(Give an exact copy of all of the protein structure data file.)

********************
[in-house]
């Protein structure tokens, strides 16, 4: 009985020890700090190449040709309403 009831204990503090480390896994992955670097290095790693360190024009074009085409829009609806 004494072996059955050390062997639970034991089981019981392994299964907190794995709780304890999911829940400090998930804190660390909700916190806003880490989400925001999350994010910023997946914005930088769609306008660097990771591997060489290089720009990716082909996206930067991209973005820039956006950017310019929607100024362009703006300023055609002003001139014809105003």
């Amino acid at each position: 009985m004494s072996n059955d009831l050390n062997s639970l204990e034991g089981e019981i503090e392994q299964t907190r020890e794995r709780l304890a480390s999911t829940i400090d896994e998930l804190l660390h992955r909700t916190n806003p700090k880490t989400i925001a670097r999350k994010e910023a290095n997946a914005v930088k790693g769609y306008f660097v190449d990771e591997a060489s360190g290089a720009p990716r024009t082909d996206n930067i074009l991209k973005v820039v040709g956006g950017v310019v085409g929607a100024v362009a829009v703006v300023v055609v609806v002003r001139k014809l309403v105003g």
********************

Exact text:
[in-house]
């Protein structure tokens, strides 16, 4: 009985020890700090190449040709309403 009831204990503090480390896994992955670097290095790693360190024009074009085409829009609806 004494072996059955050390062997639970034991089981019981392994299964907190794995709780304890999911829940400090998930804190660390909700916190806003880490989400925001999350994010910023997946914005930088769609306008660097990771591997060489290089720009990716082909996206930067991209973005820039956006950017310019929607100024362009703006300023055609002003001139014809105003």
């Amino acid at each position: 009985m004494s072996n059955d009831l050390n062997s639970l204990e034991g089981e019981i503090e392994q299964t907190r020890e794995r709780l304890a480390s999911t829940i400090d896994e998930l804190l660390h992955r909700t916190n806003p700090k880490t989400i925001a670097r999350k994010e910023a290095n997946a914005v930088k790693g769609y306008f660097v190449d990771e591997a060489s360190g290089a720009p990716r024009t082909d996206n930067i074009l991209k973005v820039v040709g956006g950017v310019v085409g929607a100024v362009a829009v703006v300023v055609v609806v002003r001139k014809l309403v105003g």